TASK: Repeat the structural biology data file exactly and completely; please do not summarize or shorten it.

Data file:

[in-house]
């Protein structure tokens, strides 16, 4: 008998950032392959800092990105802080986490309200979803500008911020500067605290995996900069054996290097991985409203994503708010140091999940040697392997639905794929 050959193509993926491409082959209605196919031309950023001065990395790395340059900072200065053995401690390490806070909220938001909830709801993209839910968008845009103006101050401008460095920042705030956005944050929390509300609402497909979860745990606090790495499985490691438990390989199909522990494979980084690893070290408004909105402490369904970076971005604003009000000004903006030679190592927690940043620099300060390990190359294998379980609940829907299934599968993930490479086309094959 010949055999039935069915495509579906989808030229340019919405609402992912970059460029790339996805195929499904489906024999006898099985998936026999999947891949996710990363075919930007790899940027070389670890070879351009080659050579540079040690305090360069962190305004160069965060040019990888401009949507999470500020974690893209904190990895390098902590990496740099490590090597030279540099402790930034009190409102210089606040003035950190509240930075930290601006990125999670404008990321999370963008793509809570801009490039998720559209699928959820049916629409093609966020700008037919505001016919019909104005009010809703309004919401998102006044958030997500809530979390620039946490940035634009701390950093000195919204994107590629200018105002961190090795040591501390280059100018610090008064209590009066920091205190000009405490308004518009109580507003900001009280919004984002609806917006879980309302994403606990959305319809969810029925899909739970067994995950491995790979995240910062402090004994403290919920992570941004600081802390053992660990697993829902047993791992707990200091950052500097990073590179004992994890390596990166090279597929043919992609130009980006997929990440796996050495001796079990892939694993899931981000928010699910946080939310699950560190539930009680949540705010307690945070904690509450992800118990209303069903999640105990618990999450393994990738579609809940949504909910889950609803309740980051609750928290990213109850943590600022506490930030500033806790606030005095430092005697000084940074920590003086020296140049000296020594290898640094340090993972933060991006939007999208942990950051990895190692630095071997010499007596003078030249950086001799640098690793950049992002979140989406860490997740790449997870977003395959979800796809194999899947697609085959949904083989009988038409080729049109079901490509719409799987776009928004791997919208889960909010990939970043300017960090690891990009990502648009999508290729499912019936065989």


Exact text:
[in-house]
């Protein structure tokens, strides 16, 4: 008998950032392959800092990105802080986490309200979803500008911020500067605290995996900069054996290097991985409203994503708010140091999940040697392997639905794929 050959193509993926491409082959209605196919031309950023001065990395790395340059900072200065053995401690390490806070909220938001909830709801993209839910968008845009103006101050401008460095920042705030956005944050929390509300609402497909979860745990606090790495499985490691438990390989199909522990494979980084690893070290408004909105402490369904970076971005604003009000000004903006030679190592927690940043620099300060390990190359294998379980609940829907299934599968993930490479086309094959 010949055999039935069915495509579906989808030229340019919405609402992912970059460029790339996805195929499904489906024999006898099985998936026999999947891949996710990363075919930007790899940027070389670890070879351009080659050579540079040690305090360069962190305004160069965060040019990888401009949507999470500020974690893209904190990895390098902590990496740099490590090597030279540099402790930034009190409102210089606040003035950190509240930075930290601006990125999670404008990321999370963008793509809570801009490039998720559209699928959820049916629409093609966020700008037919505001016919019909104005009010809703309004919401998102006044958030997500809530979390620039946490940035634009701390950093000195919204994107590629200018105002961190090795040591501390280059100018610090008064209590009066920091205190000009405490308004518009109580507003900001009280919004984002609806917006879980309302994403606990959305319809969810029925899909739970067994995950491995790979995240910062402090004994403290919920992570941004600081802390053992660990697993829902047993791992707990200091950052500097990073590179004992994890390596990166090279597929043919992609130009980006997929990440796996050495001796079990892939694993899931981000928010699910946080939310699950560190539930009680949540705010307690945070904690509450992800118990209303069903999640105990618990999450393994990738579609809940949504909910889950609803309740980051609750928290990213109850943590600022506490930030500033806790606030005095430092005697000084940074920590003086020296140049000296020594290898640094340090993972933060991006939007999208942990950051990895190692630095071997010499007596003078030249950086001799640098690793950049992002979140989406860490997740790449997870977003395959979800796809194999899947697609085959949904083989009988038409080729049109079901490509719409799987776009928004791997919208889960909010990939970043300017960090690891990009990502648009999508290729499912019936065989």